How do you stay up-to-date with the latest trends and advancements in software engineering, and how does that influence your evangelist work?

While I am here to teach our customers, I also learn a lot from them as well. Through their questions, I learn about trends and new technologies that developers are making use of. When a customer has a question about integrating with a technology that’s new to me, I need to take the time to learn about it. 

Our daily team standup is also a good source of information as I get to hear about unique and interesting things other team members are working on.

How do you balance your advocacy responsibilities with other tasks or commitments you may have?

Simply put, time and money. My measurement of time is "how many people are waiting for me to finish X?" If there is a problem holding up a team of a dozen people, that will take priority over something like writing some sample code to show off something cool that no one’s asked for. Both are useful, but one is blocking people and the other isn’t.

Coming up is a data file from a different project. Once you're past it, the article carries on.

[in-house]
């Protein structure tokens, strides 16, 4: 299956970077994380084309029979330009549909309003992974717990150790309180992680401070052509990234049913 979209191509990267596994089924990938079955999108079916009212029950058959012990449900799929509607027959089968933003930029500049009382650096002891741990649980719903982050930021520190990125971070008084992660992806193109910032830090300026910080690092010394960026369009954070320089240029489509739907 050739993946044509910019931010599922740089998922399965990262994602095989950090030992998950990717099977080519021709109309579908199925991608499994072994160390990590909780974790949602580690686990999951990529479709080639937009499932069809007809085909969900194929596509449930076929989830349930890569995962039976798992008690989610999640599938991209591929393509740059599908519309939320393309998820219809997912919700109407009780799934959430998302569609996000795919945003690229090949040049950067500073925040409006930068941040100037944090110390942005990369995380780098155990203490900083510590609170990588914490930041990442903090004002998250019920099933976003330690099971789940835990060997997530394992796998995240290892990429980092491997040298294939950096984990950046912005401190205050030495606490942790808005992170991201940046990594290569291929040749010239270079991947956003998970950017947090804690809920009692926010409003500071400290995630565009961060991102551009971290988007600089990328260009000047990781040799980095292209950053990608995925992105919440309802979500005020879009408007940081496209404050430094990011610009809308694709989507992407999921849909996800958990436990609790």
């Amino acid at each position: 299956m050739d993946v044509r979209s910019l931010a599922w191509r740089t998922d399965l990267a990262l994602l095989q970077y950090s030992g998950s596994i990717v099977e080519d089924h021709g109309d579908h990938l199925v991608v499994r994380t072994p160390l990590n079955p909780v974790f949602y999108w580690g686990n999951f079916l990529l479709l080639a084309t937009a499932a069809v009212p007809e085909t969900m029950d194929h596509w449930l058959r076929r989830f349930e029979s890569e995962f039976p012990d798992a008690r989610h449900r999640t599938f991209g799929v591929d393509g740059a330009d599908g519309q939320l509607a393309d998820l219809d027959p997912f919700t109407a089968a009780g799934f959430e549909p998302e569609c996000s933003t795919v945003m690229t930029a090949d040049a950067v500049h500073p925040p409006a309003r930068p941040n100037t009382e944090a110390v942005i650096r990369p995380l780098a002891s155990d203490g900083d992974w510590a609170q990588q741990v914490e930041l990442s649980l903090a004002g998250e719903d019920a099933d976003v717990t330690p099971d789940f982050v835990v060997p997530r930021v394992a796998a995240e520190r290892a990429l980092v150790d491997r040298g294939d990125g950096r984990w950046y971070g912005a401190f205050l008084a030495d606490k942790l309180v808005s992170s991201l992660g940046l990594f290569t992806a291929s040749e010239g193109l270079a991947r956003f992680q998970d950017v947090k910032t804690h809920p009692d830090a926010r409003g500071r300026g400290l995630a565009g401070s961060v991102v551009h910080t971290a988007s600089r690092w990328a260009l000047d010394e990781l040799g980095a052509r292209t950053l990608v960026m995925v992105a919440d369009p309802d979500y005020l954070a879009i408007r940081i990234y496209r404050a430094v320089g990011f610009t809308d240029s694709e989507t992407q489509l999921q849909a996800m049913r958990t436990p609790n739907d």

When I say money, I try to think how big of an impact a task will have on the success of Mappedin. For example, I may have ideas for two blog posts, one that showcases a new feature that many customers have been asking for and another that explains an older existing feature. I’ll choose to write about the new feature because it will be more valuable to our customers and in turn, may result in more sales for Mappedin.

What advice would you give to someone aspiring to become a Developer Evangelist or pursuing a similar role in the tech industry?